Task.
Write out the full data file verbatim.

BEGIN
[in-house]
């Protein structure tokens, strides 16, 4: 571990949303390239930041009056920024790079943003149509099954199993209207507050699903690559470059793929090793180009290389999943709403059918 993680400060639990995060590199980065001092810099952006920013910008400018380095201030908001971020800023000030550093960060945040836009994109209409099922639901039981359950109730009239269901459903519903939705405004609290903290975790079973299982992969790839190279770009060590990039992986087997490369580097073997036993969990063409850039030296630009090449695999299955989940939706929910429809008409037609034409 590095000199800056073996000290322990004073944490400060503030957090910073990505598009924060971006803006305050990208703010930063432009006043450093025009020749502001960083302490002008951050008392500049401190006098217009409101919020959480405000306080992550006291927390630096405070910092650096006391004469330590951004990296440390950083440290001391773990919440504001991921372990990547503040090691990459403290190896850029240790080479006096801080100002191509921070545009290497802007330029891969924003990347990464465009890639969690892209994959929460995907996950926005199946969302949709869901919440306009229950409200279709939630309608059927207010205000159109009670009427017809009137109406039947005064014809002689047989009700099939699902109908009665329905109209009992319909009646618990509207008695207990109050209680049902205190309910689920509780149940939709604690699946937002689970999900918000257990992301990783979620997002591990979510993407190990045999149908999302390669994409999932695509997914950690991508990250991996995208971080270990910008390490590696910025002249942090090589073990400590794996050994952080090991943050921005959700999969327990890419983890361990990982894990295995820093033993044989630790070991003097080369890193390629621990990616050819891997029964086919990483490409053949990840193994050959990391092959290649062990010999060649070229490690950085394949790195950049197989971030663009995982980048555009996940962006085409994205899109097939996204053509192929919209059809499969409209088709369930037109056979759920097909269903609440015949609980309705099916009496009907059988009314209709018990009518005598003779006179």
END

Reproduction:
[in-house]
């Protein structure tokens, strides 16, 4: 571990949303390239930041009056920024790079943003149509099954199993209207507050699903690559470059793929090793180009290389999943709403059918 993680400060639990995060590199980065001092810099952006920013910008400018380095201030908001971020800023000030550093960060945040836009994109209409099922639901039981359950109730009239269901459903519903939705405004609290903290975790079973299982992969790839190279770009060590990039992986087997490369580097073997036993969990063409850039030296630009090449695999299955989940939706929910429809008409037609034409 590095000199800056073996000290322990004073944490400060503030957090910073990505598009924060971006803006305050990208703010930063432009006043450093025009020749502001960083302490002008951050008392500049401190006098217009409101919020959480405000306080992550006291927390630096405070910092650096006391004469330590951004990296440390950083440290001391773990919440504001991921372990990547503040090691990459403290190896850029240790080479006096801080100002191509921070545009290497802007330029891969924003990347990464465009890639969690892209994959929460995907996950926005199946969302949709869901919440306009229950409200279709939630309608059927207010205000159109009670009427017809009137109406039947005064014809002689047989009700099939699902109908009665329905109209009992319909009646618990509207008695207990109050209680049902205190309910689920509780149940939709604690699946937002689970999900918000257990992301990783979620997002591990979510993407190990045999149908999302390669994409999932695509997914950690991508990250991996995208971080270990910008390490590696910025002249942090090589073990400590794996050994952080090991943050921005959700999969327990890419983890361990990982894990295995820093033993044989630790070991003097080369890193390629621990990616050819891997029964086919990483490409053949990840193994050959990391092959290649062990010999060649070229490690950085394949790195950049197989971030663009995982980048555009996940962006085409994205899109097939996204053509192929919209059809499969409209088709369930037109056979759920097909269903609440015949609980309705099916009496009907059988009314209709018990009518005598003779006179």